August 6, 2016 - Kwiitì Tili / Mowhi Canoe Trail depture from Behchokǫ̀. Photo by Tony Rabesca. August 6, 2016 - Kwiitì Tili / Mowhi Canoe Trail depture from Behchokǫ̀. Photo by Tony Rabesca.

Kwiitì Tili / Mowhi Canoe Trail

For three weeks in August, a group of 18 people in four canoes travelled the Mowhi trail. From Behchokǫ̀, to the barrenlands, and back to Wekweètì, we travelled 500 kilometres / 310 miles and over 60 portages. We started on Russel Lake and travelled in a northeast direction on the Wecho River before eventually entering Yellowknife River. Then onto a series of long narrow lakes and stream towards the barrenlands at Digatì (Grizzle Bear Lake). Once on the barrenlands we travelled to Kwiti, where we entered the Snare River system and followed the river downstream to Beatì (Winter Lake), back into the treeline and eventually to Wekweètì.

The route was well-used before the establishment of the communities, as people traveled from the secure fishing areas at Russell and Marian Lake in the summer, and towards their caribou hunting grounds on the barrenlands in the fall. For the last 70 years, only one group of canoes has completed the entire trail, and many important cultural sites can potentially be lost to time if we do not travel through and document the trail.

The purpose of the Reviving Trails project is to research and revive the network of traditional trails in the larger region of Tłįchǫ traditional territory. By reviving, we mean maintaining the network of traditional trails (before it literally grows in) and most importantly, it means documenting and teaching the stories and traditional knowledge of the cultural landscape along the route from elders to youth. Thus, maintaining the trail by reviving the language and oral traditions of the trail network in the collective knowledge of the people.

The trails were marked on maps by elders, who worked purely from memory. Once on the trail, we located the trail by a continuous search for former human habitation, as old cut marks on trees and remnants of old camps. Once the exact portage trails were located, new markers were made on the trees along the trails, new vegetation cut down, and the trails were photo documented and recorded by GPS.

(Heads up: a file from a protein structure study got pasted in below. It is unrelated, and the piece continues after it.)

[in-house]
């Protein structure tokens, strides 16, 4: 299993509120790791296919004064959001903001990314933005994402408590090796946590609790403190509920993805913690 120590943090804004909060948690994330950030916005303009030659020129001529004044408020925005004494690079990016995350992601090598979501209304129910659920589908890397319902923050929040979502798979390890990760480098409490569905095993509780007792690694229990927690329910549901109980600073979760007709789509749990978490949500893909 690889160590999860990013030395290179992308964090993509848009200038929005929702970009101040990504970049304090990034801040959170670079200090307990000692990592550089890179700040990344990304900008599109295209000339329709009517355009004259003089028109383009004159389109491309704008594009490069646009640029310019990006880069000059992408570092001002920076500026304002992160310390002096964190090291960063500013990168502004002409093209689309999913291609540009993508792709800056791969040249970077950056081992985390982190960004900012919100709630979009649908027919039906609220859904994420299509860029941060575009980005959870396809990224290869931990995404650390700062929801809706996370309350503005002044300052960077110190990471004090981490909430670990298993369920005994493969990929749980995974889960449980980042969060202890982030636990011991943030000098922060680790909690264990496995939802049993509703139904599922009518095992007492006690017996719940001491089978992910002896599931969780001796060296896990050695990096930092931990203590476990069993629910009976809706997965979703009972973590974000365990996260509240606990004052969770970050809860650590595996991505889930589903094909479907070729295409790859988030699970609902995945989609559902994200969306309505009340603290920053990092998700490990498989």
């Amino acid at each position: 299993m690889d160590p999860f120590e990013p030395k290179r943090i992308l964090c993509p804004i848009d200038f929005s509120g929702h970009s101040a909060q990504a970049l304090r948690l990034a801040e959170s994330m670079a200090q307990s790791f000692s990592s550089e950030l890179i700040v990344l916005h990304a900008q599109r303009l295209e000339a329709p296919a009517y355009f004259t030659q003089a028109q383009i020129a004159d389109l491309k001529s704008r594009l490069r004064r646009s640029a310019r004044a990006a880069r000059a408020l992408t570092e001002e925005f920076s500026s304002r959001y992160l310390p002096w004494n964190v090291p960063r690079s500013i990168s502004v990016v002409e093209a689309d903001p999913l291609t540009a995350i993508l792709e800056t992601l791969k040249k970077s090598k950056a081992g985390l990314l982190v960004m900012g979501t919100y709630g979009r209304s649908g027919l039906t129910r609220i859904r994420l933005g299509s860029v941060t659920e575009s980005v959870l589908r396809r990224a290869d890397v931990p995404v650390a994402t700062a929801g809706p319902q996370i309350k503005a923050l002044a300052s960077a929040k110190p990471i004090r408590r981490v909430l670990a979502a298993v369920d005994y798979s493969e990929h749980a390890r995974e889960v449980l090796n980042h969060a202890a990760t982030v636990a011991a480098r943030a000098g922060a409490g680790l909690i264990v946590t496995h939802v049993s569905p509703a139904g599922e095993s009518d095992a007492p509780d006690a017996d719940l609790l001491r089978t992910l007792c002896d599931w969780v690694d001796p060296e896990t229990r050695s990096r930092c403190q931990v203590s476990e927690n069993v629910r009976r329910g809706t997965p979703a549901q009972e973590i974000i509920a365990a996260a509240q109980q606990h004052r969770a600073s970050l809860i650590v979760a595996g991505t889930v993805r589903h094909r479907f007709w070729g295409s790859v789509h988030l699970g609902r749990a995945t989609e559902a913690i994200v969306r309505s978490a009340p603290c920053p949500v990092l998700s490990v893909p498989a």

Many sites, artifacts and stories of cultural importance were recorded. First, we documented the traditional place names, and the meaning behind these Tłı̨chǫ names. Many of these names refer to historical events and/or biogeographical features in the landscape. Second, we identified and documented numerous gravesites. As the Tłı̨chǫ have lived and travelled along the trails since time immemorial, numerous gravesites are located throughout the land. The gravesites were cleaned up, cleared of vegetation and a prayer was held at each site to commemorate and communicate with the inhabiting spirit. Currently, the gravesites are cleaned up, the surrounding vegetation is cleared and the locations are recorded in the geographical database of Tłı̨chǫ Government. The traditional knowledge we recorded on these trips is currently being entered into the database system of the Department of Culture and Lands Protection (DCLP). 

Follow the journey taken on our Map Journal below or visit our Map Journal:


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